UC Observer logo
UCObserver on SoundCloud UCObserver on YouTube UCObserver on Facebook UCObserver on Twitter UCObserver's RSS Feeds

The Third Jesus

Deepak Chopra offers a practical way to achieve “God-consciousness”

By Donna Sinclair

The Third Jesus: The Christ We Cannot Ignore
By Deepak Chopra
(Harmony Books ) $28.00

Believe it or not — and those skeptical of doctor, author and spirituality guru Deepak Chopra will not — this is an eminently sensible book. Of the many portraits of Jesus available to us (as revolutionary, as sacrificial lamb, as Messiah), Chopra prefers Jesus as a mystic in perfect union with God.

Chopra comes to this conclusion as an outsider already familiar with the enlightenment of the Buddha and the Vedic sages. For him, Jesus simply fits into the long and multi-faithed tradition of wisdom literature that agrees upon a vision of compassion. And Chopra does a thoroughly competent job of describing Jesus.

Perhaps that’s because growing up in India, the now 61-year-old heard Christian prayers at Catholic school, Vedic chants at home and happily celebrated Muslim or Parsi festivals with his friends. It was a utopian childhood undercut by the hundreds of thousands of Hindus and Muslims who suffered and died in the partition of India and Pakistan in 1947.

No surprise, then, that Chopra intensely dislikes right wing theology in any religion. And while some Christians may have trouble with his assertion that Jesus is not uniquely the way to God, most United Church members will find it neither threatening nor earth-shaking.

There are reasons to read this book though. For one thing, it’s fun. His discussion about the “rational” search for the “real” Jesus, for instance, is punctuated with zingers. “There is no way to sort out which part of the [Gospel] story is factual,” he says. “Physics knows everything about water except how to walk on it.” Similarly, the scandals of  “an evangelical preacher who has been hiding secret sins” can teach us all that “people who live in glass houses shouldn’t throw Scripture.”

Most valuable, though, is Chopra’s practical approach to achieving “God-consciousness” through Jesus’ teachings. A series of meditations, exercises, lists and descriptions comprises the last and most rewarding third of the book. However we may feel about Chopra’s frequent Oprah appearances, Christians of any stripe would benefit from his expert guidance on the inward journey.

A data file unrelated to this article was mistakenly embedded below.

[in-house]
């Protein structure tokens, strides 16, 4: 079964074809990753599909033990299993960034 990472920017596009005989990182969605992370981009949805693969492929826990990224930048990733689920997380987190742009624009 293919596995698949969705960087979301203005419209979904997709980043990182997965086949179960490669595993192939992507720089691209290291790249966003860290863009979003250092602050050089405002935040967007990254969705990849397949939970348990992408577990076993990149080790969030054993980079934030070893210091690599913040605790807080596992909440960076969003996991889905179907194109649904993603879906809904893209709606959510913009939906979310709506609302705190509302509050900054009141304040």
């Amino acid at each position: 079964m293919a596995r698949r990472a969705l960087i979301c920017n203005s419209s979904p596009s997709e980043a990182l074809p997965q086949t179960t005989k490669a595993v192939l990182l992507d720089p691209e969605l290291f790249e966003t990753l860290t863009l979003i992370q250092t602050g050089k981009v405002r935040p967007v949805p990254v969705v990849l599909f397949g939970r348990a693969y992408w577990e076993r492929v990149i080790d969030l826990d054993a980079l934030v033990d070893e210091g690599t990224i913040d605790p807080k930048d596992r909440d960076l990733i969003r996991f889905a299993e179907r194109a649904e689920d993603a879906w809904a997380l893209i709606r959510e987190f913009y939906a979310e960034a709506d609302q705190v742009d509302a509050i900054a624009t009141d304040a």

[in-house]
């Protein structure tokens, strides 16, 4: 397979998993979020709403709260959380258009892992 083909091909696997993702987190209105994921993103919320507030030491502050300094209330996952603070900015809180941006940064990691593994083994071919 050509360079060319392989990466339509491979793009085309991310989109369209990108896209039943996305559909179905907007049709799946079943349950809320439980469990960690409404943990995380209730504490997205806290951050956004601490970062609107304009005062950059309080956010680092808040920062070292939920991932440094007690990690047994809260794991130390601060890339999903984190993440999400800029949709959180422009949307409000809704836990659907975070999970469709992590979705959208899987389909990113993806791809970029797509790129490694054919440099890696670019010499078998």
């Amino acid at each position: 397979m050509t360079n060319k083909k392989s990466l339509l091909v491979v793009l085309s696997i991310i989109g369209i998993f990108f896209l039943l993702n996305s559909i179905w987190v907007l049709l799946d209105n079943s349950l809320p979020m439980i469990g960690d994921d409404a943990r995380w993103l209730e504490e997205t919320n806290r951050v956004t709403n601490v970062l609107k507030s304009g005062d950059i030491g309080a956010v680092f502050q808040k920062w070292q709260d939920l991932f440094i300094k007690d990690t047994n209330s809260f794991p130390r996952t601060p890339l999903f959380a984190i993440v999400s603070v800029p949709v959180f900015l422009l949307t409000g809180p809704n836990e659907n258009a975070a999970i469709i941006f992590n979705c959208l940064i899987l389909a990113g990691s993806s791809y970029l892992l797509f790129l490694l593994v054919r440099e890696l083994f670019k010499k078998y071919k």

Readers’ advisory: The discussion below is moderated by The UC Observer and facilitated by Intense Debate (ID), an online commentary system. The Observer reserves the right to edit or reject any comment it deems to be inappropriate. Approved comments may be further edited for length, clarity and accuracy, and published in the print edition of the magazine. Please note: readers do not need to sign up with ID to post their comments on ucobserver.org. We require only your user name and e-mail address. Your comments will be posted from Monday to Friday between 9:30 a.m. and 5:30 p.m. Join the discussion today!
Promotional Image

Editorials

David Wilson%

Observations

by David Wilson

A perfect send-off

Promotional Image

Video

ObserverDocs: My Year of Living Spiritually

by Observer Staff

Anne Bokma left the Dutch Reformed Church as a young adult and eventually became a member of the United Church and then the Unitarian Universalists. Having long explored the "spiritual but not religious" demographic as a writer, she decided to immerse herself in practices — like hiring a soul coach, secular choir-singing and forest bathing — for 12 months to find both enlightenment and entertainment.

Promotional Image

Society

November 2017

Trump country

by David Macfarlane

A northern Alabama county voted almost unanimously for Donald Trump in 2016. One year later, the writer, together with photographer Nigel Dickson, travels there to try to understand why.

Faith

November 2017

Involuntary pilgrim

by David Giuliano

The return of a tumour sets David Giuliano on a path he calls his ‘Camino de Cancer’

Faith

October 2017

A tale of two cancers

by Catherine Gordon

One year after the writer discovered she had breast cancer, her sister in California received the same diagnosis. They both recovered, but their experiences were worlds apart.

Society

November 2017

Trump country

by David Macfarlane

A northern Alabama county voted almost unanimously for Donald Trump in 2016. One year later, the writer, together with photographer Nigel Dickson, travels there to try to understand why.

Faith

November 2017

Involuntary pilgrim

by David Giuliano

The return of a tumour sets David Giuliano on a path he calls his ‘Camino de Cancer’

Faith

November 2017

Grey matter

by Trisha Elliott

Is consciousness just a function of the brain — or something more?

Promotional Image